Another thing is you make it seem like Mac users are forced to upgrade their OS or upgrade to .mac. There are approximate 25 Million Mac users according to recent figures. Only 12 million have moved so far to OS X and around 500,000 subscribed to .mac. There is no requirement to do either. I know a couple of folks that still use OS 9 for simple things like e-mail, internet, and word processing. They're a little older and not so techie, so it is understandable. In the meantime, you may as well wait til 2006 or 2007 for anything really new from MS.

P.S. Last post on this topic for me as I definitely cannot persuade a person that needs justification for their platform's stagnation by referencing FUD. Visit http://www.apple.com/macosx/ and http://www.apple.com/macosx/tiger to get the scoop.

actually
by Anonymous on Fri 2nd Jul 2004 16:06 UTC

"I know a couple of folks that still use OS 9 for simple things like e-mail, internet, and word processing."

most of the os 9 users i know are graphics pros that are not interested in upgrading because

--huge investments in scsi products wont work.

--huge investments in third party software wont work well or at all in the classic environment.

--education settings cant afford the cost of the migration.

but yeah, if half of all mac users are still cooking along on pre os x, that says it all about what they think of the newer os. with that in mind, dont tell me about all of the great new things in os x...and the additions that have occured with each paid release. using that old and tired logic of forcing people to do things is juvenile. we all know that no one is forced to do anything. so they continue on using os 9 and its 1984 quality and technology. or they bought os 10.04 or 10.1 and havent upgraded and cant use half the new features in os x because they cant afford to pay a subscription fee. what does innovation mean if few use it? or cant afford it?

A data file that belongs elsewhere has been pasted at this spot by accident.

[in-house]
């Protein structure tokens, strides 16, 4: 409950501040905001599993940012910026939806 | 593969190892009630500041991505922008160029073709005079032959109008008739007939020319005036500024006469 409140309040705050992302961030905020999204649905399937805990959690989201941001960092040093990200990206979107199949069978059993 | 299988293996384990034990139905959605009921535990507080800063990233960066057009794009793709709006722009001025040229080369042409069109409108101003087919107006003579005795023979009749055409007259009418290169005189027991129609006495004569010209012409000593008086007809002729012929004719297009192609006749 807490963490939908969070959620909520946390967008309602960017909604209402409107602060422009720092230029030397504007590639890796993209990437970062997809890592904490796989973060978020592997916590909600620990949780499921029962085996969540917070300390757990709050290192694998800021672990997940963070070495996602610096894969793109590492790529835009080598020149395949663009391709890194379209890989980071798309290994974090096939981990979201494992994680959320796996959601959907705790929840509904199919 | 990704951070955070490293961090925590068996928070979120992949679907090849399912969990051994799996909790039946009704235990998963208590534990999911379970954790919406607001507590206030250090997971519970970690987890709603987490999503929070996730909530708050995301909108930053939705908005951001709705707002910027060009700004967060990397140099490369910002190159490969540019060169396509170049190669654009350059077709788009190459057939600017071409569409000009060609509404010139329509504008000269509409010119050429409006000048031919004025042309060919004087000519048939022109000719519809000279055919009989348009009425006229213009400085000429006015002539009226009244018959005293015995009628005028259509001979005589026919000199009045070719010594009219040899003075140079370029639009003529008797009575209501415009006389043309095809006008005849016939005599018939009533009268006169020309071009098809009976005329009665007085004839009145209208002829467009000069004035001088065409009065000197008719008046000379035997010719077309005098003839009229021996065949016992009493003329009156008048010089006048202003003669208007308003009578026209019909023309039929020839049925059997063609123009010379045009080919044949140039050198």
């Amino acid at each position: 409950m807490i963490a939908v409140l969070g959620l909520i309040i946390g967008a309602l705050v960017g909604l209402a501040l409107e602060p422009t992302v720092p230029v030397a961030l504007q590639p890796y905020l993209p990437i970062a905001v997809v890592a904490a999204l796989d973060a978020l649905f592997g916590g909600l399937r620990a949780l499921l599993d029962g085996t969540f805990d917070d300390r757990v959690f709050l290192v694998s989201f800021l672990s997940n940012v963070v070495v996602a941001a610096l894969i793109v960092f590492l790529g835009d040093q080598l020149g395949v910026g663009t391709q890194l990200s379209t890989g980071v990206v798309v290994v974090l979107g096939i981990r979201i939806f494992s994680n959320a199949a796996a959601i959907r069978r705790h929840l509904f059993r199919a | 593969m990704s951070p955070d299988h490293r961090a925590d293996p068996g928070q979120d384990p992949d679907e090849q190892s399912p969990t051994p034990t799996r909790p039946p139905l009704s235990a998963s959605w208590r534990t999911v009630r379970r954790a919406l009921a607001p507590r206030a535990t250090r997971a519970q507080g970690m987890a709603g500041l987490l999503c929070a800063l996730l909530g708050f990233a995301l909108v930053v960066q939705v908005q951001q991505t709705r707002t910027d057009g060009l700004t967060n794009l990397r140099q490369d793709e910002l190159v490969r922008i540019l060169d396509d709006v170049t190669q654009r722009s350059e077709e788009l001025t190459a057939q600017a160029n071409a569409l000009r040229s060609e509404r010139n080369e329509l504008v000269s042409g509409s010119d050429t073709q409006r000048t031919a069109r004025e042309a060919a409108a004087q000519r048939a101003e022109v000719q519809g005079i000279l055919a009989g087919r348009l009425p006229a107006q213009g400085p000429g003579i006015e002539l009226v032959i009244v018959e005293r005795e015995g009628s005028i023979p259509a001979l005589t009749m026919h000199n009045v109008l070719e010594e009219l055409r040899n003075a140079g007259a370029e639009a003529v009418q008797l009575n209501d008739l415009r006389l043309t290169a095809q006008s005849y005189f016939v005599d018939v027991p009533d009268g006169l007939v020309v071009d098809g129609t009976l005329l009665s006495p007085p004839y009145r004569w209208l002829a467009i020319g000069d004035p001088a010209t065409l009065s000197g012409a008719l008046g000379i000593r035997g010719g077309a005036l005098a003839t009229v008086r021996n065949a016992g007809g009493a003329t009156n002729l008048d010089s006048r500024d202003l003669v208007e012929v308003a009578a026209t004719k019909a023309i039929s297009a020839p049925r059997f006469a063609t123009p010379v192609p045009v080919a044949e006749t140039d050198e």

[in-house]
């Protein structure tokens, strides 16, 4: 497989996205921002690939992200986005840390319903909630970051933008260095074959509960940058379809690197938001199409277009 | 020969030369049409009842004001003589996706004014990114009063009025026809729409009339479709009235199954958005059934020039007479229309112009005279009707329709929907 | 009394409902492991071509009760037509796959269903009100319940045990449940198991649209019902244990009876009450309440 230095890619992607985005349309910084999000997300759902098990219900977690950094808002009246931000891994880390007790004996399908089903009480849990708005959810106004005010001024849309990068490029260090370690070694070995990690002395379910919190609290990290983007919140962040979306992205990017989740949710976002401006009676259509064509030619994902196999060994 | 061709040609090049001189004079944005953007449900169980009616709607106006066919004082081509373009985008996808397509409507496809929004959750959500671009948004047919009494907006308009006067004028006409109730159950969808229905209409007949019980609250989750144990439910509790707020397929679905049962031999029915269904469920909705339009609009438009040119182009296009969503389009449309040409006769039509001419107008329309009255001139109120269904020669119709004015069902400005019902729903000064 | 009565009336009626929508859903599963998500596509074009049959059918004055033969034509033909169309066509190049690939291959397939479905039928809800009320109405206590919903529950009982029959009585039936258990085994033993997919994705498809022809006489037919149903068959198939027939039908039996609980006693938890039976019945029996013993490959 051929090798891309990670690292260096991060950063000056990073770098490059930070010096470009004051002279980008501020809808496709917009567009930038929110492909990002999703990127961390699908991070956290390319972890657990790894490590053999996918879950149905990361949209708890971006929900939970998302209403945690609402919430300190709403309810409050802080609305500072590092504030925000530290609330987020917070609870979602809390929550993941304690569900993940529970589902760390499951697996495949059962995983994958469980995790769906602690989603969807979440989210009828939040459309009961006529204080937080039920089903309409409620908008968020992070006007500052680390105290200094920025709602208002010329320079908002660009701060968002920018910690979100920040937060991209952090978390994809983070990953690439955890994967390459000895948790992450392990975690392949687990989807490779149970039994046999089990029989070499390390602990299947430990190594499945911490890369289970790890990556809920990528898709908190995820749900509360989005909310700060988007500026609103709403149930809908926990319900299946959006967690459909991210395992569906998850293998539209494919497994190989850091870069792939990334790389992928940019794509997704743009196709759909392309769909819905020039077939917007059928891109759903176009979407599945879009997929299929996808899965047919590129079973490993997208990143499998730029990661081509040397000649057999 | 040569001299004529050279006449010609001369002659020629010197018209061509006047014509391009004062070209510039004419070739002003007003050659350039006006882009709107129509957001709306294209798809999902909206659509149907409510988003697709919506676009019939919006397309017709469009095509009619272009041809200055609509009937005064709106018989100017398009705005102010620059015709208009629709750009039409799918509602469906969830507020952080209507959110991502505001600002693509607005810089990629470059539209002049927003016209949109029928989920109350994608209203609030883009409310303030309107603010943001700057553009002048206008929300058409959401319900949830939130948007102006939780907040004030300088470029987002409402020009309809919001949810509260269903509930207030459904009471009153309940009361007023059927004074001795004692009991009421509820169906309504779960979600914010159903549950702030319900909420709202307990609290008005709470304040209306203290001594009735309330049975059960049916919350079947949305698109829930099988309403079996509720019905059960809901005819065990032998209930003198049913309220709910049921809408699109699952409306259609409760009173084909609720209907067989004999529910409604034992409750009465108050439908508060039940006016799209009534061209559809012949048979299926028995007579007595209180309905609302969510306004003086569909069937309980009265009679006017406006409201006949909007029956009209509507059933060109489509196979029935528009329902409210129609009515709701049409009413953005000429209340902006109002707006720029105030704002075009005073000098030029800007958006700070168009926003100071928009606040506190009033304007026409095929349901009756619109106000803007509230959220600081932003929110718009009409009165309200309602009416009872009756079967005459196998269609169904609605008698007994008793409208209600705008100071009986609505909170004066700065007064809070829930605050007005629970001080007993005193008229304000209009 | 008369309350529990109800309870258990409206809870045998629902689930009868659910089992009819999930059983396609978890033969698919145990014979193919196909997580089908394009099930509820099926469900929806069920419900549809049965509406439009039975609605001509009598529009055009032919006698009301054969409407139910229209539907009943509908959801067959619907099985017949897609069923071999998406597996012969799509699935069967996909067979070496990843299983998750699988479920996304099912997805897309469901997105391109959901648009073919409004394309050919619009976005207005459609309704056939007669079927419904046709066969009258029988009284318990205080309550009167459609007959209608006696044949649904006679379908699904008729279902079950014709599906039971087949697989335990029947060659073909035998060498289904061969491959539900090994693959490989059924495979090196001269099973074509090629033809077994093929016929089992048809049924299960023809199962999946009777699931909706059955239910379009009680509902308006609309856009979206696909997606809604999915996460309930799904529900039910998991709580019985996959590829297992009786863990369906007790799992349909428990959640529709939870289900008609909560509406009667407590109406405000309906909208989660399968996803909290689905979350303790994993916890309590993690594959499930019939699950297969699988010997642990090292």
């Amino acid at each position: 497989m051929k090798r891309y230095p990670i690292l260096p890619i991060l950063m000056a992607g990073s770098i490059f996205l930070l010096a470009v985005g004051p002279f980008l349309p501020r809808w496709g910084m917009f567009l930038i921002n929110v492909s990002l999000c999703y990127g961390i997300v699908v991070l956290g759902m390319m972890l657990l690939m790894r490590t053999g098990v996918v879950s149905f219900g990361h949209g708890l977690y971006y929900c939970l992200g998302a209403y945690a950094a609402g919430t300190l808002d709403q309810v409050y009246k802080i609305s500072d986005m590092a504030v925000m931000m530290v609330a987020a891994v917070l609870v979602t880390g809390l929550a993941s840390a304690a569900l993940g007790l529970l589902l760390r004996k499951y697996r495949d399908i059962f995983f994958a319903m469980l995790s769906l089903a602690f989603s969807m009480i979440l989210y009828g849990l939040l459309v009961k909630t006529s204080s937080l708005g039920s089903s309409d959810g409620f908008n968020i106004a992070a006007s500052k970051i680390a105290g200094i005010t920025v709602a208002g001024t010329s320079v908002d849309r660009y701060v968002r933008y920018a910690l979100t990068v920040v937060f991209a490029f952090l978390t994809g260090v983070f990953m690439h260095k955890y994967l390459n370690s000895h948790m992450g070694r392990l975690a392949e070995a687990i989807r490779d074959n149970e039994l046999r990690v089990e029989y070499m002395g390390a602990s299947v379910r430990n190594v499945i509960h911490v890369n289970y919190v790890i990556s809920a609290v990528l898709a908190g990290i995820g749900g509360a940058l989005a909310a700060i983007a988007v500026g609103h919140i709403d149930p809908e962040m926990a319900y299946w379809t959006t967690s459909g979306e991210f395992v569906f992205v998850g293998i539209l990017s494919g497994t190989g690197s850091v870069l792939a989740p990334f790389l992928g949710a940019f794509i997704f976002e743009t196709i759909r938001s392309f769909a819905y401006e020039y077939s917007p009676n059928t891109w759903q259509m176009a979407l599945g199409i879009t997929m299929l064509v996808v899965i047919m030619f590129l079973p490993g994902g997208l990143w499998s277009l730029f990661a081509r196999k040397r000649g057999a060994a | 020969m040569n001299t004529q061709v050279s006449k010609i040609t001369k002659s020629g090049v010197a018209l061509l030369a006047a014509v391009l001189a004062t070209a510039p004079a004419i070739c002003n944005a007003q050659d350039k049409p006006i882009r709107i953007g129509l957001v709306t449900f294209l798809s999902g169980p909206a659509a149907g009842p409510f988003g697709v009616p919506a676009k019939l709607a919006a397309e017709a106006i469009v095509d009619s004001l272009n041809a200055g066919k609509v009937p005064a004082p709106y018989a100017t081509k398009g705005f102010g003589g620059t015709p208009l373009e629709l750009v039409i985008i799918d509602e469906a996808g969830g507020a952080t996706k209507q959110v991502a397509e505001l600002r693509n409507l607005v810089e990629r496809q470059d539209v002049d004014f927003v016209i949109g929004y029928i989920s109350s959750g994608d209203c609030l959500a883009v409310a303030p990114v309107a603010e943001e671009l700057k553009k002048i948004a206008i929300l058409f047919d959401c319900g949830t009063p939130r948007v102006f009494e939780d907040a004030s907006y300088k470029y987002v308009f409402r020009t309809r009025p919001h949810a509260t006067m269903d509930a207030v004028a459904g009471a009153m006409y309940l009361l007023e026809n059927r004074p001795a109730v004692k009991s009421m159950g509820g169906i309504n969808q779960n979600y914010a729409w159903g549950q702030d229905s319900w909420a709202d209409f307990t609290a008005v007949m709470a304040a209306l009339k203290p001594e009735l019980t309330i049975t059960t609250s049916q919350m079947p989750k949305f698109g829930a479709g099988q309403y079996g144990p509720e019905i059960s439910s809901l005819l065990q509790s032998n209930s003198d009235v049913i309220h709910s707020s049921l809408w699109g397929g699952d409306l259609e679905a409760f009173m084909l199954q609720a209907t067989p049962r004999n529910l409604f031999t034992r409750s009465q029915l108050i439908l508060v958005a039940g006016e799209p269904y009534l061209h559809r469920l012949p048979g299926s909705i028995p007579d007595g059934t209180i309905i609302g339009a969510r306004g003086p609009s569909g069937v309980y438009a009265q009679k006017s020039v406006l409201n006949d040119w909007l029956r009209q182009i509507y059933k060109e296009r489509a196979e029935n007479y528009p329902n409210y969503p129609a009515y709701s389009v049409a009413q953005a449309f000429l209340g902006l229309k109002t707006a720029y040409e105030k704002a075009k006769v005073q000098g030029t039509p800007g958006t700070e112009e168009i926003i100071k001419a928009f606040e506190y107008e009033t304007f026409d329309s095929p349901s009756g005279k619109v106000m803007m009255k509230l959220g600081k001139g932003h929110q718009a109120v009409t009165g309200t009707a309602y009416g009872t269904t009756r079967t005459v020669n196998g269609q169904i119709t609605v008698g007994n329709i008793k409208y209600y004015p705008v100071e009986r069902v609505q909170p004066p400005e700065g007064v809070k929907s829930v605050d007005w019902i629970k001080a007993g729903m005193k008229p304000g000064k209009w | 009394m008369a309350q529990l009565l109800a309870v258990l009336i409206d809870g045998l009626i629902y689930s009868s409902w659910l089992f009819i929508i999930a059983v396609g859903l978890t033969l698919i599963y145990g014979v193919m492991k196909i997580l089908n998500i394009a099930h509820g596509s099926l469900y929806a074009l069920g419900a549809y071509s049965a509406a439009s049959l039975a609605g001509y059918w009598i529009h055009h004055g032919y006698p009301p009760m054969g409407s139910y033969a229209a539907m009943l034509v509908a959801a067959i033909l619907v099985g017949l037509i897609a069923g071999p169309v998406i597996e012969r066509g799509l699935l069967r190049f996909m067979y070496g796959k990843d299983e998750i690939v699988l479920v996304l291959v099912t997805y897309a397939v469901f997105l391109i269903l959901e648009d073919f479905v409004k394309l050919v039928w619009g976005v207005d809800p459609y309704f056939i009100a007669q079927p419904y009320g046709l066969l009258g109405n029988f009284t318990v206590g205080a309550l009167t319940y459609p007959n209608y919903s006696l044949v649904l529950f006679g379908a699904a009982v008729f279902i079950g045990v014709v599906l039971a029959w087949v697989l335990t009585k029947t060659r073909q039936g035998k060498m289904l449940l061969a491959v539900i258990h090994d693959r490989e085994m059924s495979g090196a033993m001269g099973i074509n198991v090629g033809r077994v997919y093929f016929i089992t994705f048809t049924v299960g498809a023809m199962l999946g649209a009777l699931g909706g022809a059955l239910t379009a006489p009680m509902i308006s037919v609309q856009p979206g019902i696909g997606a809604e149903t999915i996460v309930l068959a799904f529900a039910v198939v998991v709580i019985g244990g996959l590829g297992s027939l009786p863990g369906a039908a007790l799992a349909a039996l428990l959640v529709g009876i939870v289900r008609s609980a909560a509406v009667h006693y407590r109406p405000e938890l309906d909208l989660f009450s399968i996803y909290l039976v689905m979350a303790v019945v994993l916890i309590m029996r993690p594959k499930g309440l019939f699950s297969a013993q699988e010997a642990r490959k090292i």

back to the innovation, remember that apple makes the whole widget (but does of course license and borrow technology from others as well) whereas microsoft is but a part of the package when you go with a pc.

on the pc side, innovation comes from ms and:

intel
amd
sony
nvidia
ati
creative
media center pc makers
tablet pc makers
etc etc etc etc.............

ms doesnt have, or need, to do all of the innovation on its own. when you go with the pc side, you have more enterprises pushing the envelope and therefore get more innonvation for less cost.

Spotlight
by sam on Sun 4th Jul 2004 06:21 UTC

I think "Spotlight" is great and this is even bigger than the greater 64-bit support.

The way Tiger implement is very nice, I think it'll be very useful in all occasions. I'll pay for the upgrade just for this function.

by Anonymous on Sun 4th Jul 2004 23:00 UTC

This author is such a tit.

RE: Actually
by TechieDude on Mon 5th Jul 2004 03:55 UTC

Thank goodness MS is innovating. Ha!

http://news.independent.co.uk/world/science_technology/story.jsp?st...

Too bad for 95% of the PC world. Many institutions have geared their websites to be IE compatible and this means that many people are stuck playing Russian roulette (pun intended).

I guess we'll see what MS is really made of when it comes to OS's. Their soon to be released SP2 better fix things. If SP2 is crappy then don't expect "LateHorn" to have many buyers. Could be an opportunity for Apple Computer.

"Apple ignited the personal computer revolution in the 1970s with the Apple II and reinvented the personal computer in the 1980s with the Macintosh. Apple is committed to bringing the best personal computing experience to students, educators, creative professionals and consumers around the world through its innovative hardware, software and Internet offerings."